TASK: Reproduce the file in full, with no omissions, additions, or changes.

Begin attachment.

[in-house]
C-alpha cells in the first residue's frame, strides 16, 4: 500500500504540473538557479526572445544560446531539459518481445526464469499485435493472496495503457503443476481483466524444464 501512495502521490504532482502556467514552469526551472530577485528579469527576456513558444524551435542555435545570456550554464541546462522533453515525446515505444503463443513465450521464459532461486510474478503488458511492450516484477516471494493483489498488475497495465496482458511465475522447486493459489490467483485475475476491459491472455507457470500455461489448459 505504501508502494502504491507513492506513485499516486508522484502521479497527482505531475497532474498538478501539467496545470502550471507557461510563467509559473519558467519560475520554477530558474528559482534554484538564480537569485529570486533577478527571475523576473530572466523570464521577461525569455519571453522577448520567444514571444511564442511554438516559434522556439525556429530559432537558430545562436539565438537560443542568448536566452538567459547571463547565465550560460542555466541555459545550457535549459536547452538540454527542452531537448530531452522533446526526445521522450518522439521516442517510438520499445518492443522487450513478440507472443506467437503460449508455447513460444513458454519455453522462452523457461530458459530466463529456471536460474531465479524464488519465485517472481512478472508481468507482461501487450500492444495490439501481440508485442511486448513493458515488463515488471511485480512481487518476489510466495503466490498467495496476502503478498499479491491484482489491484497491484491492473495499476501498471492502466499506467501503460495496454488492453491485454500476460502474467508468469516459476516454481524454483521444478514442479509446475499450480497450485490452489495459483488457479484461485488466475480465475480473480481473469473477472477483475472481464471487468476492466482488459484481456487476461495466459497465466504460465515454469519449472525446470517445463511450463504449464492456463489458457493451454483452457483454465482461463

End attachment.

[in-house]
C-alpha cells in the first residue's frame, strides 16, 4: 500500500504540473538557479526572445544560446531539459518481445526464469499485435493472496495503457503443476481483466524444464 501512495502521490504532482502556467514552469526551472530577485528579469527576456513558444524551435542555435545570456550554464541546462522533453515525446515505444503463443513465450521464459532461486510474478503488458511492450516484477516471494493483489498488475497495465496482458511465475522447486493459489490467483485475475476491459491472455507457470500455461489448459 505504501508502494502504491507513492506513485499516486508522484502521479497527482505531475497532474498538478501539467496545470502550471507557461510563467509559473519558467519560475520554477530558474528559482534554484538564480537569485529570486533577478527571475523576473530572466523570464521577461525569455519571453522577448520567444514571444511564442511554438516559434522556439525556429530559432537558430545562436539565438537560443542568448536566452538567459547571463547565465550560460542555466541555459545550457535549459536547452538540454527542452531537448530531452522533446526526445521522450518522439521516442517510438520499445518492443522487450513478440507472443506467437503460449508455447513460444513458454519455453522462452523457461530458459530466463529456471536460474531465479524464488519465485517472481512478472508481468507482461501487450500492444495490439501481440508485442511486448513493458515488463515488471511485480512481487518476489510466495503466490498467495496476502503478498499479491491484482489491484497491484491492473495499476501498471492502466499506467501503460495496454488492453491485454500476460502474467508468469516459476516454481524454483521444478514442479509446475499450480497450485490452489495459483488457479484461485488466475480465475480473480481473469473477472477483475472481464471487468476492466482488459484481456487476461495466459497465466504460465515454469519449472525446470517445463511450463504449464492456463489458457493451454483452457483454465482461463